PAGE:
Obama didn’t reach out to Republicans because he didn’t need them—he had a filibuster proof majority in the Senate. Then, with the country still reeling from the Great Recession, he decided to tackle healthcare. He gave speeches, and speeches, and more speeches. Then he turned over the actual crafting of the bill to House Speaker Nancy Pelosi, who presumably delegated the responsibility to Democratic staffers and lobbyists. The country hated it, but Obama signed it into law. Perhaps we just needed him to explain it to us one more time.

After the “shellacking” in the 2010 midterms, Obama refocused his energies on his greatest political skill: campaigning for president. While 2010 seemed to signal an uphill battle for Democrats, it also provided Obama with a new tactic – denouncing Republican “obstruction.” Yes, from the same people he refused to listen to for the previous two years. (“I won,” and so on.) His lack of attention to the business of governing continued. The day after four Americans were killed in Benghazi, including Ambassador Chris Stevens, Obama delivered a few obligatory remarks before jetting off to a Las Vegas fundraiser.

Again, he benefitted from Republican division and unforced errors. No one of any real stature rose to challenge him except for Mitt Romney – a great man for sure, but not a great campaigner. Romney suffered from being a moderate Mormon millionaire who had passed a mini-Obamacare in Massachusetts. I’m mostly happy we escaped a President McCain, but I still regret that our country passed on such a capable and serious leader as Romney. Apparently, a majority of Americans now agree with me and would choose Romney if given a second chance. (How prophetic, incidentally, was Clint Eastwood’s “empty chair” routine?)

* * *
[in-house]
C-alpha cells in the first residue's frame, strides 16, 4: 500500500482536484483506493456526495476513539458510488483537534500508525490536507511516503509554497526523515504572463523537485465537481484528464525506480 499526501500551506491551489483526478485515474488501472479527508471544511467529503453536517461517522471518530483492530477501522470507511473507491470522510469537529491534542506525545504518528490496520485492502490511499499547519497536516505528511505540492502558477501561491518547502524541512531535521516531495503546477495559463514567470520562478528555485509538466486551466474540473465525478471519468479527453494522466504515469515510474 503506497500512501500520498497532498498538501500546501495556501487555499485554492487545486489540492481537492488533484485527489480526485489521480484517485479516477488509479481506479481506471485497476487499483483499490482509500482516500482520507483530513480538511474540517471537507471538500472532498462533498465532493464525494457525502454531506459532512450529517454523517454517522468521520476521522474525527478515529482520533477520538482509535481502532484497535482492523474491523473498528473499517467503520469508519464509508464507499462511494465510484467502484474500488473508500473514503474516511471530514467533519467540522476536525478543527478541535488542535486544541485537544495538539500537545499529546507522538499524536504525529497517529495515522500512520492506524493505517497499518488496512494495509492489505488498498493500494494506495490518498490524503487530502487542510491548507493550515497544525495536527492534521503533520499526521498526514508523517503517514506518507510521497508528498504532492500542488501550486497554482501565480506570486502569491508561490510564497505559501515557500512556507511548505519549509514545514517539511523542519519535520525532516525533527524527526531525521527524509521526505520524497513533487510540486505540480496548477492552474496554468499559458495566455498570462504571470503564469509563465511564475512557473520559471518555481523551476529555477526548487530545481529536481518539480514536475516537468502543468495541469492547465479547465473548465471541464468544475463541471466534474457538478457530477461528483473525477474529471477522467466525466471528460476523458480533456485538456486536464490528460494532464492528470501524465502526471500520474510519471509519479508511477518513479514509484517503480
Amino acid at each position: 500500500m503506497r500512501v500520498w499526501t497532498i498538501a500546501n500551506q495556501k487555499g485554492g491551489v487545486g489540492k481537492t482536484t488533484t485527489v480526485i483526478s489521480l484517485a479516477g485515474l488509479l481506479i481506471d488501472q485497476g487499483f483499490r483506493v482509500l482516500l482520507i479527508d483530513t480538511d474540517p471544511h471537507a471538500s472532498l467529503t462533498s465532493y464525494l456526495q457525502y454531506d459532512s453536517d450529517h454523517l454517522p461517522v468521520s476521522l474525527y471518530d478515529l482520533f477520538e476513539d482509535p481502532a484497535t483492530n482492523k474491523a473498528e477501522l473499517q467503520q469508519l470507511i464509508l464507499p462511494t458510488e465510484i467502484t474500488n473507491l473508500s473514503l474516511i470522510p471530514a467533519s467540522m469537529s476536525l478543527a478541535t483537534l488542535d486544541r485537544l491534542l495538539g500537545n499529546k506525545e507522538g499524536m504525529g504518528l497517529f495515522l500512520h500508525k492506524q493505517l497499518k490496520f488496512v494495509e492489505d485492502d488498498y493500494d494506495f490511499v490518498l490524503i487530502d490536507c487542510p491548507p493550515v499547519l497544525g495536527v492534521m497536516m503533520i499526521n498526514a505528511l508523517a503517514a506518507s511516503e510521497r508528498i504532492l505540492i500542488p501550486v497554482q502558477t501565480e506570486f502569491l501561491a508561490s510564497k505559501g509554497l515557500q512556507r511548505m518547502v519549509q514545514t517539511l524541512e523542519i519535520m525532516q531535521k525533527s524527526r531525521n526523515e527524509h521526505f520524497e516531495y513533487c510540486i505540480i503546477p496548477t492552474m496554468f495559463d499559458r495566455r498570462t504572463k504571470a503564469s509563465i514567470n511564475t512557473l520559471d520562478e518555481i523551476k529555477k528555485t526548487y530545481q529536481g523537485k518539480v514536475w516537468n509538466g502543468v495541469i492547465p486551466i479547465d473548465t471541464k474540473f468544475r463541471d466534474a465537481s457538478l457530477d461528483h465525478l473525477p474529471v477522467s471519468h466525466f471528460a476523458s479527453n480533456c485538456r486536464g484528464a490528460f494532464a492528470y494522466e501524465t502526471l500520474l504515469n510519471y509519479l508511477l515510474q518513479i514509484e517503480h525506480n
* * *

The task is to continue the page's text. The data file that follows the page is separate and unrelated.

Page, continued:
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Okay, you might be thinking. Lots of people predicted Obama would fail to live up to the messianic expectations of 2008, but what about 2012? Many thought Obama might be liberated by having won his last election. He could focus on his legacy, which might involve more outreach to Republicans and serious progress on policy issues like immigration.

The most telling predictor of Obama’s second term malaise was the fact that he failed to offer anything remotely resembling a second term agenda. He couldn’t campaign on “Hope and Change 2” or the even more hilarious “Yes We Can, But–.” “You Didn’t Build That” had a nice ring and revealed his true disdain for private sector job creators (I mean, greedy capitalists), but it was never going to carry him across the finish line.

So Obama campaigned on Mitt Romney being a mean, nasty rich guy who doesn’t care about you or your family, his heroic take-down of Osama Bin Laden, and the excuse that any lingering economic problems were Bush’s fault. These might have made for effective political strategies, but they have proven difficult to translate into actual policies.